In North Carolina, the first COVID-19 case at a federal prison was reported March 27 in Butner and involved a staff member. Less than a week later, 10 inmates tested positive for the virus at the same facility.

The Bureau of Prisons responded this week by announcing that it would quarantine all incarcerated people in their cells for 14 days. U.S. Attorney General William Barr has also directed bureau officials to identify “at-risk inmates who are non-violent and pose minimal likelihood of recidivism and who might be safer serving their sentences in home confinement.”

Advocates have criticized both decisions: the first for being inhumane and against the advice of public health experts, and the latter for potentially excluding many incarcerated people from consideration for early release. Barr’s directive could also be discriminatory, excluding people of color because of the methodology that would be used to narrow the list of eligible inmates.

Still, the latter is a clearer, more actionable plan than the one DPS has announced. The agency reported its first COVID-19 case Tuesday; a staff member at Maury Correctional Institution in Hookerton self-reported testing positive for the virus after being exposed to it by a family member.

A statement from DPS says that the employee, while asymptomatic, is believed to have had only very limited, brief interactions with inmates.

The employee has been off the job since Sunday, when the COVID-19 test was taken and sent to a lab for processing. The Division of Prisons is following Centers for Disease Control and Prevention and state health department guidelines in conducting contact tracing and notification procedures, as well as isolation and cleaning protocols. 

The day after that announcement, DPS confirmed its first incarcerated person who tested positive for COVID-19 at a different facility. A man in his 60’s contracted the virus at the minimum custody unit of the Caledonia Correctional Complex in Tillery.

“We have prepared long and hard for this day,” said Todd Ishee, Commissioner of Prisons. “This is not a surprise and we are following the infectious disease protocols we have in place for exactly this type of situation. Our top priority is the health and safety of our staff and the men and women in our care.”

The incarcerated man is in isolation at the prison and is being treated by licensed medical staff assigned to the facility, according to a news release. He began displaying symptoms March 24 and received the positive test result April 1. He is in stable condition, Ishee said.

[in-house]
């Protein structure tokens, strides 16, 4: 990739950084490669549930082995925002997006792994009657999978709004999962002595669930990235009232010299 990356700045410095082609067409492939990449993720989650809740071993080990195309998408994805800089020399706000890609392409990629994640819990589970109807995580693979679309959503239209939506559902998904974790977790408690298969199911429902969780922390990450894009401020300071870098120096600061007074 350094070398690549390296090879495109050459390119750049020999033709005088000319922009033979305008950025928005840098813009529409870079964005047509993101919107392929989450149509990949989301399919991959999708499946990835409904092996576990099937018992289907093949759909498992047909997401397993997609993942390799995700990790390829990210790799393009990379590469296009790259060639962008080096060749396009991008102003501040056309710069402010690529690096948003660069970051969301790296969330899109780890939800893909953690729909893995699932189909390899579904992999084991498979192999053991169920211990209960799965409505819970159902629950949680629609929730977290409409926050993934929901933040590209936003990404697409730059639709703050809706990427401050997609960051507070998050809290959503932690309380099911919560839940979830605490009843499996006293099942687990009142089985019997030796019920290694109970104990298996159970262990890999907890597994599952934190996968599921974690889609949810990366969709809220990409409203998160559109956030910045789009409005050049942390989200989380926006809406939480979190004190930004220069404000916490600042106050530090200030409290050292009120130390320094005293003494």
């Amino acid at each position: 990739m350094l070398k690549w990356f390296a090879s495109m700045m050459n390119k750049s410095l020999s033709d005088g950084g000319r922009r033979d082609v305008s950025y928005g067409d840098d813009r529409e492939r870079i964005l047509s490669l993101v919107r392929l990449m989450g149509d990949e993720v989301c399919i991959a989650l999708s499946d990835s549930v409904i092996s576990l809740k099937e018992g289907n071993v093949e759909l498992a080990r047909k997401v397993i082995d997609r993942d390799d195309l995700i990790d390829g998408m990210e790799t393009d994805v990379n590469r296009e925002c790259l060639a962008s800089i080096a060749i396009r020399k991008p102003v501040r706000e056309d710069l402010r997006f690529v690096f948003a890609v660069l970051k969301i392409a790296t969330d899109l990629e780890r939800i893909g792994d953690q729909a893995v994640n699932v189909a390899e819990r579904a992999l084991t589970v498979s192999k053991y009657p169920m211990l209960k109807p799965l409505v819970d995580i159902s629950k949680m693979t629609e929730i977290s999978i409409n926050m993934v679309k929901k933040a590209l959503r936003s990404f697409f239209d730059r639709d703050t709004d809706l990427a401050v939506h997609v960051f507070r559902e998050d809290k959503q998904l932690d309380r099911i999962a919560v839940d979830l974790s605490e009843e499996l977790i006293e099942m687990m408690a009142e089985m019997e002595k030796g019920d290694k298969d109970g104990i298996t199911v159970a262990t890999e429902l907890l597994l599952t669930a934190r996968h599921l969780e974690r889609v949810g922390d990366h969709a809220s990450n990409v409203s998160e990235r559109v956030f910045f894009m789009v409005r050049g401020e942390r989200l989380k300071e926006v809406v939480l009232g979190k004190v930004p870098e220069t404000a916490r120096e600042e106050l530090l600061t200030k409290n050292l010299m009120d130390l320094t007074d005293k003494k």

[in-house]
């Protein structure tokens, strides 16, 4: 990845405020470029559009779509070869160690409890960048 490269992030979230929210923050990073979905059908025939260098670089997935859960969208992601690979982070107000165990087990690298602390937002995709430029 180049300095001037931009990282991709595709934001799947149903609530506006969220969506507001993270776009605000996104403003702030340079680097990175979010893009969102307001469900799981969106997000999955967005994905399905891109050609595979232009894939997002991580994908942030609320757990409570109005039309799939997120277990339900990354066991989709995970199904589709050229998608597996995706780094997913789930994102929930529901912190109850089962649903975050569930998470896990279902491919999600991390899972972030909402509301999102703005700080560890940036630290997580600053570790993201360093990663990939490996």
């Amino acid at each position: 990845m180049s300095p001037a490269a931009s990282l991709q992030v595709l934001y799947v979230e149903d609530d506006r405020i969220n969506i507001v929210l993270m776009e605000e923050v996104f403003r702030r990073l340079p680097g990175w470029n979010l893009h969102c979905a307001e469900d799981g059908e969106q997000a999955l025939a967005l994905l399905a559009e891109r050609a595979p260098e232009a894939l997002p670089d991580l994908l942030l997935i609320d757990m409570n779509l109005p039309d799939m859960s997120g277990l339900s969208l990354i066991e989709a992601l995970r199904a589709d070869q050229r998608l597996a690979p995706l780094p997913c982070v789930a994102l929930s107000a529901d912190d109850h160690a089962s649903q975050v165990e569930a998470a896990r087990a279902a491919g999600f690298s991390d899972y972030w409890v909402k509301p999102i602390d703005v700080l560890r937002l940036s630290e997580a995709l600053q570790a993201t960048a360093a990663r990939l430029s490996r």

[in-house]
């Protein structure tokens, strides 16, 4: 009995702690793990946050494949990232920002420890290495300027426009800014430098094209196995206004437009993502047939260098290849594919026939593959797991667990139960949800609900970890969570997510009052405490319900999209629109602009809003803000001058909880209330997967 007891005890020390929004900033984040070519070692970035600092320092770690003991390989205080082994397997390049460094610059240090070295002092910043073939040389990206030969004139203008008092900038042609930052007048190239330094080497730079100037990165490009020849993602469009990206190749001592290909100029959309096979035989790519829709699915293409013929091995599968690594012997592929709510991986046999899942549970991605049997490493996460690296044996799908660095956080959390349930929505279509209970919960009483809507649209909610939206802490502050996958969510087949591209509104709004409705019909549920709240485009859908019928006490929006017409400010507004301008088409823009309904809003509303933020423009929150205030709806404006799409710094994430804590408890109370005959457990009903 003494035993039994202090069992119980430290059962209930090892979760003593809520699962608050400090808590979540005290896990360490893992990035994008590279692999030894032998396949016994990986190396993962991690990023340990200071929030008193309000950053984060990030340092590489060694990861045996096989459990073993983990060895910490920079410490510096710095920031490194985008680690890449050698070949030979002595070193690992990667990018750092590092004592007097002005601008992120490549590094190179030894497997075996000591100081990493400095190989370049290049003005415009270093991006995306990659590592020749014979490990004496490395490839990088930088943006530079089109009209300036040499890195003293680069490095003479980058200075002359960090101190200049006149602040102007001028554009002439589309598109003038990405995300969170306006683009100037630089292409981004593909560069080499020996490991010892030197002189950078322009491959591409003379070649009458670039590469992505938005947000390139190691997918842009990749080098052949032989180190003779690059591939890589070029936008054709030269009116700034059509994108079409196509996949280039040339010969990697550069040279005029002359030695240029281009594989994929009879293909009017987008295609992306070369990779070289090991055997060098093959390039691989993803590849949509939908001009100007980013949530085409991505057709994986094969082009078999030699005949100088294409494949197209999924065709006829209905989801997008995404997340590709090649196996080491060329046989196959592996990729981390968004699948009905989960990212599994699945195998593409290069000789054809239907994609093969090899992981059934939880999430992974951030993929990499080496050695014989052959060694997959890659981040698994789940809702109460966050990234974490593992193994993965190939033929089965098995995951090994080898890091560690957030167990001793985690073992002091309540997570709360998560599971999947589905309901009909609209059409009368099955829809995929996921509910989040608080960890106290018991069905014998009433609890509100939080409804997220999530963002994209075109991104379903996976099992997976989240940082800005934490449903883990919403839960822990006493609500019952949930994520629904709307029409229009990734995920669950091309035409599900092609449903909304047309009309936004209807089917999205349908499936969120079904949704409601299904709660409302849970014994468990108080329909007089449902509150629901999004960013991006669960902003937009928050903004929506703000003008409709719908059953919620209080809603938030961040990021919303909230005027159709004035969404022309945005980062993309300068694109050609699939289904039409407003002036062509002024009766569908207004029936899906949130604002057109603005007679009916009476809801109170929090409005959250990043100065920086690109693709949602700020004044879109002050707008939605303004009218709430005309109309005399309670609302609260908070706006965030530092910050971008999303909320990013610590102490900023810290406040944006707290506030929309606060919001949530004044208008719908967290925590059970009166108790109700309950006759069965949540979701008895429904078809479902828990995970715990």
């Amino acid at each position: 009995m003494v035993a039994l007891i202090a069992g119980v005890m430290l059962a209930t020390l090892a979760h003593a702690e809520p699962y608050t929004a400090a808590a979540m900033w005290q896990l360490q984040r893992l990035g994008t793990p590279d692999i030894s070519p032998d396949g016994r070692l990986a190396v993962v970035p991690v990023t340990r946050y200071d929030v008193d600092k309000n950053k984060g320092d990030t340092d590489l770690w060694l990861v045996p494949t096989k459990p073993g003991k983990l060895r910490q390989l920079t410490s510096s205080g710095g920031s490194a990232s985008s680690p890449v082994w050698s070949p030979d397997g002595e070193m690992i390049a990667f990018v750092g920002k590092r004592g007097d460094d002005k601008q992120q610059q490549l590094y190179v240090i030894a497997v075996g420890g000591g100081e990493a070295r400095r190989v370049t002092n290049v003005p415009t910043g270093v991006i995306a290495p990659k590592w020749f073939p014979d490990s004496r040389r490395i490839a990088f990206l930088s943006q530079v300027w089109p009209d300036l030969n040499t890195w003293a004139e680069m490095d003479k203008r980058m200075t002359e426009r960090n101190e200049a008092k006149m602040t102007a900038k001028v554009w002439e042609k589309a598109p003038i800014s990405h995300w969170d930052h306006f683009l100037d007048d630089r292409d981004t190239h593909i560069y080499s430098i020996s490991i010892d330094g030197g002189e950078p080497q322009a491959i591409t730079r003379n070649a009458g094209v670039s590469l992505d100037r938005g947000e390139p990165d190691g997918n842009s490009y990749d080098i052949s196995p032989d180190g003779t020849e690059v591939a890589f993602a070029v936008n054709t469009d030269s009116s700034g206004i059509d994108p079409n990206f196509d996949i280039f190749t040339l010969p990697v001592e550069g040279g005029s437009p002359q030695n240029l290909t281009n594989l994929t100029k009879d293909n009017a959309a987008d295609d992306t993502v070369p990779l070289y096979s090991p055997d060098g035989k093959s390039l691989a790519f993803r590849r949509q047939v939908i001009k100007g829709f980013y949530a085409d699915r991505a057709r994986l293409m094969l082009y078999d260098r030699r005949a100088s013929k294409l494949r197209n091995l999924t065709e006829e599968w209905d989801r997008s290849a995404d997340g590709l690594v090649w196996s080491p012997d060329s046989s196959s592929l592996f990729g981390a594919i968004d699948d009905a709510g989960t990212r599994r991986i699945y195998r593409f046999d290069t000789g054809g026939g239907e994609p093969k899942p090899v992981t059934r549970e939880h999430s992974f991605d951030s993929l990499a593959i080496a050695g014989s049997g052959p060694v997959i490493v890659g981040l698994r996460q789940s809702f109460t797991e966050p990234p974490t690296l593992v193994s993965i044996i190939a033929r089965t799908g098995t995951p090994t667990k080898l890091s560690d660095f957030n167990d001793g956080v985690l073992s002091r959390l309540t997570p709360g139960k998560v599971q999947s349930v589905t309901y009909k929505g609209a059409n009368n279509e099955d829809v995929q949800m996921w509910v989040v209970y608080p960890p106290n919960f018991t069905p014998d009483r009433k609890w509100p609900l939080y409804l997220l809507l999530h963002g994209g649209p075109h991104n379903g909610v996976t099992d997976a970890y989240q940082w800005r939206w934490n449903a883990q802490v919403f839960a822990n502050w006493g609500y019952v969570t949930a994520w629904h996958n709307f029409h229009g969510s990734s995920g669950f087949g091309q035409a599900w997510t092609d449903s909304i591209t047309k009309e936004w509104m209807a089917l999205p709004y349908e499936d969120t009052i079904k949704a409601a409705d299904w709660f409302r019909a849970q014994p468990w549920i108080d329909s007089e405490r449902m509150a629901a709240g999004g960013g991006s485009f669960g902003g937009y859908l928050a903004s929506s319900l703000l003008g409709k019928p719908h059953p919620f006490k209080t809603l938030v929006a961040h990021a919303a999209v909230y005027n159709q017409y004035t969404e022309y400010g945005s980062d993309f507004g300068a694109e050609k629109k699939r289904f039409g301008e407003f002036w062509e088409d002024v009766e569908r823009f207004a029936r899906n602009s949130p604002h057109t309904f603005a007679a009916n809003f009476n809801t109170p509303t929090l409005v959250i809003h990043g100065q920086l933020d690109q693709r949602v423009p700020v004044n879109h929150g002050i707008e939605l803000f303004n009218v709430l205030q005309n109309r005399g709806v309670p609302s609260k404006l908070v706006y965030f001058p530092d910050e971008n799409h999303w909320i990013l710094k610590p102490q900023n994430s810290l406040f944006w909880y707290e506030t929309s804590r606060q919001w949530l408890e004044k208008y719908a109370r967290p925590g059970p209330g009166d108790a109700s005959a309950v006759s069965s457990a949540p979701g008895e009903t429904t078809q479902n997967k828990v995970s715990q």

“Pursuant to our protocols, precautions have been taken to prevent anyone else from becoming infected by the virus,” the release states. “Contact tracing is also underway to identify persons who may have had unprotected contact with the offender within six feet over a span of 10 minutes. Those individuals will be monitored and tested for COVID-19 as warranted, in accordance with CDC guidelines.”

The entire minimum-security unit has also been placed on quarantine, and the housing dorm where the incarcerated man was assigned has been locked down. Inmates are served meals in their dorm now, and all staff and incarcerated people have been issued masks.

DPS also decided Wednesday that all transfers from county jails would be quarantined for 14 days before being released into the general population. 

By Thursday, it reported two more positive cases among residents at Neuse Correctional Institution in Goldsboro and some self-reported staff positives at other facilities. “We are soon going to reach a point where we cannot track everything for everyone,” said spokesman John Bull in an email.

The agency has announced it will review ways to reduce its prison population but has not said how or when that will happen.

We are soon going to reach a point where we cannot track everything for everyone.” — DPS spokesman John Bull

“There are multiple statutes involved with varying limited authorities,” Bull said. “The Department of Public Safety is considering what options, if any, are available for reducing the Prison population while maintaining public safety.”

Brinkley-Rubinstein said Thursday that she feels sympathy for officials at jails and prisons, because they want to do the right thing. She said she’s seen jail officials release people when possible and prison staff say that they want to do the same. 

North Carolina Commissioner of Prisons Todd Ishee

“It’s really pointed out to me that there is a lack of partnership between public health and medical systems to support the jails and prisons to do the right thing,” Brinkley-Rubenstein of UNC said. 

She said that facilities have very limited access to COVID-19 testing, and the ones with access have to wait as long as a week to get test results back.

“The risk of contagion is so high, and so if you’re not able to know pretty immediately if someone has it, then your need to stop transmission is really low,” she said. “If you don’t have access to testing that rapidly provide results, then it leaves other tools on the table that might have other long-term harm.”

In the absence of routine, rapid testing, quarantining could work if done correctly, so it’s not necessarily the wrong response, Brinkley-Rubinstein said, but rather, the result of having limited options.

“Everyone’s kind of forgotten that prisons and jails should be incorporated into public health responses, then they’re sort of left to do it any way they can,” she added. “It might lead to mass solitary for anyone who is symptomatic in any way, and there’s been good research on the long-term harms of solitary both psychologically and also for physical health.”